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Digital distribution is anti-consumer

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Digital media robs consumers of the most fundamental of property rights: what’s mine is mine. For publishers, it’s win-win: reduced overhead, no first-sale doctrine, and a dead secondary market. For consumers, it’s a Faustian bargain: convenience in exchange for the forfeiture of ownership rights.

Some consider this a fair exchange. A recent IGN editorial got my blood boiling. “Death of the Disc-Based Game” posits digital distribution as the panacea to exorbitant budgets, high retail prices, and used game sales. It’s disheartening for a games journalist to advocate the destruction of the secondary market. What’s worse is how blithely Mr. Onyett shrugs off fundamental property rights:

“Sure some enjoy using their money to purchase a physical product, but as has been proven time and again across different industries, there's no sense in clinging to what's worked in the past.”

Translation: get with it you Luddite dinosaurs!

PSNGames journalists should be leading the charge for consumer rights. Too often, they extol the virtues of digital distribution without discussing the inherent moral quandaries. Property rights are superseded by the march of technological progress.

OnLive, PSN, and X-Box Live exist for the sole purpose of destroying the secondary market. Publishers can yammer on about reduced overhead, rising development costs, and piracy, but it all boils down to used game sales. The first-sale doctrine is an impediment to them, so they circumvent it.

Instead of selling their software, they “license” it. You can’t resell what you don’t own. Cloud gaming services like OnLive go one step further: they only grant a temporary license. That’s right. You can pay Best Buy $60 for a physical copy, or pay OnLive the same amount for an extended rental.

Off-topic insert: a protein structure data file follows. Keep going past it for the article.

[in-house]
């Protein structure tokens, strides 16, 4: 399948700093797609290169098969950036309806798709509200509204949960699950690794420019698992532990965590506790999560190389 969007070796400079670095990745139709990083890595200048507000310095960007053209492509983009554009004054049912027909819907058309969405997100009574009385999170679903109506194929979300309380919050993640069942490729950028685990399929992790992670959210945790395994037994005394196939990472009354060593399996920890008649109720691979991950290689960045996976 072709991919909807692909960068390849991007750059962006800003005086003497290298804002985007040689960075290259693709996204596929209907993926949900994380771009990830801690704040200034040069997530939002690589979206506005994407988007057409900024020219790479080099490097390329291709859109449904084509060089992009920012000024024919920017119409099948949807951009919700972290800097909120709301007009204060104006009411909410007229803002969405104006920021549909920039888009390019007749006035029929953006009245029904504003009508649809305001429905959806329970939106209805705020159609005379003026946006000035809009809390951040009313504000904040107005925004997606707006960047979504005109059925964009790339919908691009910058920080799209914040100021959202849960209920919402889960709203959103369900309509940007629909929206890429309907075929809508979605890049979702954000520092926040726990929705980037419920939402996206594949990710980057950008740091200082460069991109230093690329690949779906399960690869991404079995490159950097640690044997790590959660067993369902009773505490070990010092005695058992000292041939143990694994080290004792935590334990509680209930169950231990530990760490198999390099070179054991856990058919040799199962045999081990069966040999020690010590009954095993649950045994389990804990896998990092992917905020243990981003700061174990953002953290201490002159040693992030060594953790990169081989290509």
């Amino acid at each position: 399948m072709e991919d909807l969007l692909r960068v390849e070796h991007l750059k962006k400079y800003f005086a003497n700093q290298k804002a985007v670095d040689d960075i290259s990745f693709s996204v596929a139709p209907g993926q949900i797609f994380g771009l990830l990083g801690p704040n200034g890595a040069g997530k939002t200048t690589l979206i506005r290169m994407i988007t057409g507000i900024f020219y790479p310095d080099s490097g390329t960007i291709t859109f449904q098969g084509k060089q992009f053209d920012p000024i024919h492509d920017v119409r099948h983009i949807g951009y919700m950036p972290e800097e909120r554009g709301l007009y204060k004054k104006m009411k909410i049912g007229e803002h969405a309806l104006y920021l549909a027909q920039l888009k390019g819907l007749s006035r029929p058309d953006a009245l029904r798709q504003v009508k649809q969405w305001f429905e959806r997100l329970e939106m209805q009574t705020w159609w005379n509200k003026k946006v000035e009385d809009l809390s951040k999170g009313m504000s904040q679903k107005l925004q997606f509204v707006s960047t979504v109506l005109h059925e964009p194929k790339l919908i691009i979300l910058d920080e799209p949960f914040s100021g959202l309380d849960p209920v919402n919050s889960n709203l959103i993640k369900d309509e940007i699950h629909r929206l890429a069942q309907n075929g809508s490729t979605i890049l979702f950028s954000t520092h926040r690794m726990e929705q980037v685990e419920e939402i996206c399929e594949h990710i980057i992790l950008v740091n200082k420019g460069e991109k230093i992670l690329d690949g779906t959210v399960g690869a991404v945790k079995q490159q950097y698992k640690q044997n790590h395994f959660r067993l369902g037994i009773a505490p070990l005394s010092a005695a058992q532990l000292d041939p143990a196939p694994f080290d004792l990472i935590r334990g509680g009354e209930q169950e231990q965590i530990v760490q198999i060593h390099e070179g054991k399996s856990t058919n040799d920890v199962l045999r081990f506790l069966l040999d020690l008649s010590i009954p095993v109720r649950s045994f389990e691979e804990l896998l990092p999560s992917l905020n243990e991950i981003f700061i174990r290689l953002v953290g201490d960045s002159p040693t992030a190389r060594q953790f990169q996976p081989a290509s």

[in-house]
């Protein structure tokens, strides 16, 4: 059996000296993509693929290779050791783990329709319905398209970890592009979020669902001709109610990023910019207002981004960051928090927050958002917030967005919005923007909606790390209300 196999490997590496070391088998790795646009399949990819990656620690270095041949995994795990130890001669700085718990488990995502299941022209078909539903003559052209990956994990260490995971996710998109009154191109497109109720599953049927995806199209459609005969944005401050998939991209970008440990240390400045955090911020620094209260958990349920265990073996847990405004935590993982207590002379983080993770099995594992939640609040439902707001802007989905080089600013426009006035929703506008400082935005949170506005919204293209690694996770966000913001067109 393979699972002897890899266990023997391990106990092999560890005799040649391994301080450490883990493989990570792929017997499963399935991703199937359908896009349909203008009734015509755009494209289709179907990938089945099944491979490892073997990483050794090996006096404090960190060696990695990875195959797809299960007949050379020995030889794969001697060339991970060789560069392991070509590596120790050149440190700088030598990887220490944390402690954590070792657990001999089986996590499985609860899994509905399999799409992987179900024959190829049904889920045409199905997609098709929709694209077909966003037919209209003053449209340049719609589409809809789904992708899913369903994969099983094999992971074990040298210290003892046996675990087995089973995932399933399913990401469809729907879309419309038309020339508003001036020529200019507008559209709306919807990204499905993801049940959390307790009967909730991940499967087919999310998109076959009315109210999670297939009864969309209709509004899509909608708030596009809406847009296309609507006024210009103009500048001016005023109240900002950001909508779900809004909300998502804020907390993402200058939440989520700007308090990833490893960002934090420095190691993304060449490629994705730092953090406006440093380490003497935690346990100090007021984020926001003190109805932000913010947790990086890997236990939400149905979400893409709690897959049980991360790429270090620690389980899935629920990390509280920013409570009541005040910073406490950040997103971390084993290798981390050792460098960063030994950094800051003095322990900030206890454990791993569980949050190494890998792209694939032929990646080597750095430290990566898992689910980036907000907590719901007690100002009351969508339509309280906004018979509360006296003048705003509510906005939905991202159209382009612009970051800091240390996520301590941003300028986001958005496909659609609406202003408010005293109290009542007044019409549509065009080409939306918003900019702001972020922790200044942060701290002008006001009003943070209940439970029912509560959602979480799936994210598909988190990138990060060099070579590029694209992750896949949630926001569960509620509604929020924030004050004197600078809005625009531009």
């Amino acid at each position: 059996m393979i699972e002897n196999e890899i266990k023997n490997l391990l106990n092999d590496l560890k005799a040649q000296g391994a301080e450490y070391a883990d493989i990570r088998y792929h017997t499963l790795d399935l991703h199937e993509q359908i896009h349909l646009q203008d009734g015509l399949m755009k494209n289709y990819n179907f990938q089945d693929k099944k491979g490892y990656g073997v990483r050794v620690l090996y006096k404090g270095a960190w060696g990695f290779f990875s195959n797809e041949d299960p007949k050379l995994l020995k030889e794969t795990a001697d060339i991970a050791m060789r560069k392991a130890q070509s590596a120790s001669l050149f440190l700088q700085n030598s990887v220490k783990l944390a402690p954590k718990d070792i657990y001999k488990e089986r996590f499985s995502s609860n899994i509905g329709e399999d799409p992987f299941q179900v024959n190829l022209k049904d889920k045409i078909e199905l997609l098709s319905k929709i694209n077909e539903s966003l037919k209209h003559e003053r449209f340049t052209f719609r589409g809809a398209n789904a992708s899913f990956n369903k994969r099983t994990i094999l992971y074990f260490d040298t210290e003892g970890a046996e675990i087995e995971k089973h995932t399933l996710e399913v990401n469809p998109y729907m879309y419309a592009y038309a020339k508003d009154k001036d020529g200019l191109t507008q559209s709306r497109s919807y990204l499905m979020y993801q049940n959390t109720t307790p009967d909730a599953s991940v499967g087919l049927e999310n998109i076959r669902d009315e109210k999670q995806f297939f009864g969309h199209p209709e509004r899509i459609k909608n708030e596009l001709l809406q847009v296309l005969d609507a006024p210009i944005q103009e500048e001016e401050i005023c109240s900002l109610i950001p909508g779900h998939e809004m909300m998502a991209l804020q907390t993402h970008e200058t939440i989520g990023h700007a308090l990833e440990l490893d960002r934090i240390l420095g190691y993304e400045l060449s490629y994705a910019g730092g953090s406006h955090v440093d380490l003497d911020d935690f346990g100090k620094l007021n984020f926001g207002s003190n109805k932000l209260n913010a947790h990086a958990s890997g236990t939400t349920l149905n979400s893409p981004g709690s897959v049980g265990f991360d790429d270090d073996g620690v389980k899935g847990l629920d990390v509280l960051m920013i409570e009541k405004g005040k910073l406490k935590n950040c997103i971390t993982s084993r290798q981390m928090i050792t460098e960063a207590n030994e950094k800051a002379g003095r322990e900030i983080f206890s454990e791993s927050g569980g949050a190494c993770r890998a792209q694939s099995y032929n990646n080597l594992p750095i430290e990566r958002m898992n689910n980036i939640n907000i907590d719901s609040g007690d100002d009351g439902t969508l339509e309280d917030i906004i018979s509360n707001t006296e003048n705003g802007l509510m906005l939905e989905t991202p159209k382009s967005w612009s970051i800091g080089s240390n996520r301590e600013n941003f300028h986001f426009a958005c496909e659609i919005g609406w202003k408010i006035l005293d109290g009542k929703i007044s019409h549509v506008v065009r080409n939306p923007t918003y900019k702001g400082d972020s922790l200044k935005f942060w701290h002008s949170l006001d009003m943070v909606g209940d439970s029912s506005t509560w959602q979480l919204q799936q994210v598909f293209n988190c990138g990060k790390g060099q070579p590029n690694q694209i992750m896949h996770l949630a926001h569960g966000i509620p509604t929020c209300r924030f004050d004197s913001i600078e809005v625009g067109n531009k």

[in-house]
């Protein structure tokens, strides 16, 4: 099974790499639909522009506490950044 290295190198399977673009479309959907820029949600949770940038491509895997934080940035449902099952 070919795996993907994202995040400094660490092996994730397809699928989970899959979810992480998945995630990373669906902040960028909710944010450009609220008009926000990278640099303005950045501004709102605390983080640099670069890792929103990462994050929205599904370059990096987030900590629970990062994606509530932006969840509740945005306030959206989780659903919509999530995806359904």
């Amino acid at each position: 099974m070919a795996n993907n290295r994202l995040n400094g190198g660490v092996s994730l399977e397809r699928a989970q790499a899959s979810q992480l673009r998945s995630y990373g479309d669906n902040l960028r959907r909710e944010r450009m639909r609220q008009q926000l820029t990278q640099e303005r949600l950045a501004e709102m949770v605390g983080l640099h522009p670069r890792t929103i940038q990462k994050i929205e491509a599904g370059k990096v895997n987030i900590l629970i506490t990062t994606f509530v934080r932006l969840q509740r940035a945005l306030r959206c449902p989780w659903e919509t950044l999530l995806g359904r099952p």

The ultimate goal is the destruction of physical media. Failing that, publishers will punish those who cling to “outdated” technology. Ubisoft and Blizzard both instituted draconian DRM requiring an always-on internet connection for single-player games. The message is clear: buying a game doesn’t give you the right to play it. Only we do.

We’ve been through these shenanigans before with e-books. Because e-books are licensed, publishers declare the first-sale doctrine inapplicable. The Kindle 1984 fiasco drove that point home. Consumers don’t “own” e-books; thus, their license can be revoked at any time. Forget the secondary market. You can’t sell what you don’t own, and even if you did, the logistics are daunting—how do you resell a digital file?

E-readers allow lending, but under highly-restrictive terms dictated by the publishers. Borrowing a friend’s paperback is as simple as extending your arm. By a show of hands, who’s borrowed a friend’s game?

But at least the “reduced overhead” is passed on to consumers, right? That’s a negative, ghostrider.

Call of Duty: Black Ops on XBL

Call of Duty: Black Ops list price: $59.99. XBL price: $59.99. Halo Reach list price: $59.99. XBL price: $59.99. Quite a difference! Buying used nets substantial savings, but don’t tell publishers. They consider the secondary market equivalent to piracy. This is tantamount to a declaration of war.

It’s imperative that gamers hold the line on this issue. We mustn’t sacrifice fundamental property rights at the altar of convenience. In the end, we all lose.


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